The notion of the virgin birth first shows up in Matthew, some 30 or more years after Paul wrote this letter. And Matthew got the idea because he was reading from the Septuagint—commonly referred to as LXX, The Seventy—which was the Greek translation of the Hebrew Scripture, the Old Testament. In the Hebrew, the relevant passage of Isaiah tells us that a ‘young girl’ will give birth. Which, given that marriage usually closely followed puberty, was fairly standard and hardly anything noteworthy. However, the Greek renders the Hebrew as ‘παρθενος’, which is more properly translated into English as ‘maiden.’ This can mean ‘young girl’, but it has the added layer of virginity. Hence, and Old Maid—a woman who has remained a virgin (well, presumably, in polite company, and maybe back in the day, at least it was assumed…) all her life. She’s no longer young, but she’s still a maid, as in maiden.
Back to James. This is interesting, and a bit tricky. We are told that there are two apostles named James. The first is commonly referred to by scholars as “James the Greater”. He is the brother of John, and one of the sons of Zebedee, who become known as the “Sons of Thunder.” The other is referred to by scholars as “James the Lesser”.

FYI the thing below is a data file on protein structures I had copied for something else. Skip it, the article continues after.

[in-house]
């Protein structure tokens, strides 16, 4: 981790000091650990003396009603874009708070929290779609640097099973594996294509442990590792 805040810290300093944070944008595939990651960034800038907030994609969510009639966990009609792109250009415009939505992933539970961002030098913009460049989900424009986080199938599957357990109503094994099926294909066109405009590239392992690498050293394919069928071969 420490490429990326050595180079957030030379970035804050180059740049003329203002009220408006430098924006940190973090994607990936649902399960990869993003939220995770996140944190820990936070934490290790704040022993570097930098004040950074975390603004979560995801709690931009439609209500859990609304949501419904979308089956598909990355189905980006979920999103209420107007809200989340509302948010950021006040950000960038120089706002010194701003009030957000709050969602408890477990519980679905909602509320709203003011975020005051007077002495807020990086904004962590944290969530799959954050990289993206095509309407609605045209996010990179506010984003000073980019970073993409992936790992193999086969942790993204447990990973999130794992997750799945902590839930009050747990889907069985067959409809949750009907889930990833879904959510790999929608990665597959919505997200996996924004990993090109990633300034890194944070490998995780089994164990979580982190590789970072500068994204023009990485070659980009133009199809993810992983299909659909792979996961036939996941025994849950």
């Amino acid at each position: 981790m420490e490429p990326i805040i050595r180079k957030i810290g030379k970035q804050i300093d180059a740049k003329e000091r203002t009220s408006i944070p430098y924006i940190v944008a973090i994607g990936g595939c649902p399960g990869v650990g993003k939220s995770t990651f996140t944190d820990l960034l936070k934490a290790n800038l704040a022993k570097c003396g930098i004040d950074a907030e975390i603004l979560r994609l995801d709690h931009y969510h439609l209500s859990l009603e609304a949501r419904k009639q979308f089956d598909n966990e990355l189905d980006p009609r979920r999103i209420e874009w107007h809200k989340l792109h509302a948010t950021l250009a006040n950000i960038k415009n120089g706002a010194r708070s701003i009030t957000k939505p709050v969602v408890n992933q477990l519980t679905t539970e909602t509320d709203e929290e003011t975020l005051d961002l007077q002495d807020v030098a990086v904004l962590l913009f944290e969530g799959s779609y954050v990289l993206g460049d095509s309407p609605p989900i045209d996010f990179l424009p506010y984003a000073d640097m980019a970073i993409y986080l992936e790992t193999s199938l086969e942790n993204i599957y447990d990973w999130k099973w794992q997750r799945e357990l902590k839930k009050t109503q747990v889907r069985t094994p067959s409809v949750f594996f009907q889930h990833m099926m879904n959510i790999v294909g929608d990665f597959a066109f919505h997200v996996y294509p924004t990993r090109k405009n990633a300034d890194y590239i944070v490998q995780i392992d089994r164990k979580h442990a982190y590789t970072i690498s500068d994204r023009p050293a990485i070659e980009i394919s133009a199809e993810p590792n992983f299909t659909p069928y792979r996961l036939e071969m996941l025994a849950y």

Now, one again, to the best of my knowledge, we are not told in the gospels that the “other” James is the brother of Jesus. We are told in Mark 6:3, that he has a brother James, and we are told that there were two apostles named James, but we are not specifically told that this brother of Jesus is the apostle referred to as James the Lesser.
Now, given that Paul seems to indicate that the brother of Jesus was one of the more important figures in the Jerusalem assembly, it does seem odd that James the Brother is almost completely overlooked in the gospels. However, this is a topic to be picked up more extensively when discussing the gospels, especially the gospel of Mark. In the meantime, suffice it to say that one modern scholar has suggested that James the Brother, had the right to be, or assumed the role of what he calls a ‘caliph’, being a close relative of the prophet. As such, he took a very prominent role in the Jerusalem assembly. There would be cultural precedent for this.